Truth Begins to Dawn: No Recovery in Our Economic Recovery
The crack of dawn that would shine through economic denial has taken longer to come than I thought when I prognosticated that turbulence would begin last fall, which I said would cause people to realize there has been no recovery in our “economic recovery.” But here we are.
Citigroup now agrees: no recovery in our “economic recovery”
Even the economic blunderheads that run America’s biggest banks are starting to realize there is no recovery … and (bigger surprise) perhaps there never was:
“We believe the diagnosis that the U.S. economy has healed from the 2008 trauma may be overstated or incorrect,” said Citigroup’s economist, William Lee. “This may explain why expectations have been disappointed following the recent flood of apparent downward surprises regarding the growth outlook.” (“Wall Street’s mystery: Where’s all the economic growth?“)
By “downward surprises,” Lee was referring to the U.S. economy’s growth, which was revised down to a meager 2.2% for the fourth quarter of 2014, and which is estimated to be only 0.1% in the first quarter of 2015. That, of course, was no surprise at all if you’ve been reading this blog.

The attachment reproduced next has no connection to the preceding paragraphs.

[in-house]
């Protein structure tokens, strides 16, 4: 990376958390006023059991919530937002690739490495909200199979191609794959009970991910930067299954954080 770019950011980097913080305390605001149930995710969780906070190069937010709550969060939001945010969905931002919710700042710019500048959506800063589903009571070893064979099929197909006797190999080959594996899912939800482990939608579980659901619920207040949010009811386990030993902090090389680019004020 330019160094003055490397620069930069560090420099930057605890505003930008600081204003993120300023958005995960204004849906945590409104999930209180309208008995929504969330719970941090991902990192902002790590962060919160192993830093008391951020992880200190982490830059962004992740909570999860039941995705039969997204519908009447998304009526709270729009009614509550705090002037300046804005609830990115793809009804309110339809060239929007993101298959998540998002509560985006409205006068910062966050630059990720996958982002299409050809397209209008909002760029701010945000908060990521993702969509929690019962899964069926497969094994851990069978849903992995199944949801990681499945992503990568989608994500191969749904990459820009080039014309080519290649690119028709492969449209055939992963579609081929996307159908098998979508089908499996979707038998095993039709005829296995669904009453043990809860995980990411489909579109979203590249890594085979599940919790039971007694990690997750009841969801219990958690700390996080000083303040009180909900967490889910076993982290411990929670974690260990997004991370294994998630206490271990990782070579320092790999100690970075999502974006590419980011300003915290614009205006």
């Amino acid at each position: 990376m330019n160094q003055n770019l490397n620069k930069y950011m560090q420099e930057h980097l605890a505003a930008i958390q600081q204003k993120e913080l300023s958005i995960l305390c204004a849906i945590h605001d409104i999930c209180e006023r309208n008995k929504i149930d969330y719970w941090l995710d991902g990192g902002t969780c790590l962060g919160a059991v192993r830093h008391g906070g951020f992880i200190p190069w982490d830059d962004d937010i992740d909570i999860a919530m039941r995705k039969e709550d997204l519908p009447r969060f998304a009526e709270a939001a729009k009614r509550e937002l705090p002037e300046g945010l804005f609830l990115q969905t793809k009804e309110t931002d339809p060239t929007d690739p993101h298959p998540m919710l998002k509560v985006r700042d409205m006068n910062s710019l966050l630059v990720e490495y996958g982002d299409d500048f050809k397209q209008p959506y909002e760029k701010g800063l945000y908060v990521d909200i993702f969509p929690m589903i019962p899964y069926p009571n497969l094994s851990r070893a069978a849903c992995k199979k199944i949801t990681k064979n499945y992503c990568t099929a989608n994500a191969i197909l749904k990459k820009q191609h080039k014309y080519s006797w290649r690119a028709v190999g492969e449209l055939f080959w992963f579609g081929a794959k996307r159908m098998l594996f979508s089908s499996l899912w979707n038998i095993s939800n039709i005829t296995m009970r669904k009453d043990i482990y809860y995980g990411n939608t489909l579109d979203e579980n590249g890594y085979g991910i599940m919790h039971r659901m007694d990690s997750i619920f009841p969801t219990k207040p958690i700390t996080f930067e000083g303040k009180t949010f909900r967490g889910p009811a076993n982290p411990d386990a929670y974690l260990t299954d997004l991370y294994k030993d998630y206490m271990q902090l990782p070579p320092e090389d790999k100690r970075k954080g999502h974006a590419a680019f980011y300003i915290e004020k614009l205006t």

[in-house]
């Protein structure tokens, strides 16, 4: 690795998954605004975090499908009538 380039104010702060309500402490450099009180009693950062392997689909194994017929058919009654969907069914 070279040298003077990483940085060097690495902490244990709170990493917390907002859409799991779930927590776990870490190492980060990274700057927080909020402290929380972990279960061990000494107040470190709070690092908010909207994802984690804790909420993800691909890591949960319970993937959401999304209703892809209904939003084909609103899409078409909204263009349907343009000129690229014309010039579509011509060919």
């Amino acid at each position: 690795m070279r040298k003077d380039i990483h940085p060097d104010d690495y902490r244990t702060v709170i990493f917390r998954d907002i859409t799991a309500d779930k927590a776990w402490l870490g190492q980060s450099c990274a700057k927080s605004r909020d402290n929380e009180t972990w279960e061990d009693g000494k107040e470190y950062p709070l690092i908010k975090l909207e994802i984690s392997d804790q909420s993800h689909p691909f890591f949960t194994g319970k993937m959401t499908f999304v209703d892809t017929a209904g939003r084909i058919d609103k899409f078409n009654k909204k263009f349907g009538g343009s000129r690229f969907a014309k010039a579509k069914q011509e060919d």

Last fall, the market bulls were bellowing about U.S. growth of 5%, even as the market began to heave beneath them. They were predicting, at least, 3% growth for the first quarter of 2015 and throughout 2015. I said they were wrong. Now GDP results are in, and the first quarter came in about as dead as you can be without going negative (0.2% growth). Here’s another surprise down the road that will come as no surprise to you since you’re reading this blog: That GDP growth number will be revised to a negative number. Then people will express their surprise that we were actually experiencing economic contraction during the winter of 2014-2015.
I’ve written consistently on this blog for years what Citigroup is apparently just now realizing: there is no recovery in this recovery, and I’ve precisely anticipated all the downward motions. I’m not prescient. I just don’t live in denial.
I’m glad Citigroup is finally starting to see reality, but they represent too few, too late.
Analysts now skittish about economic recovery in 2015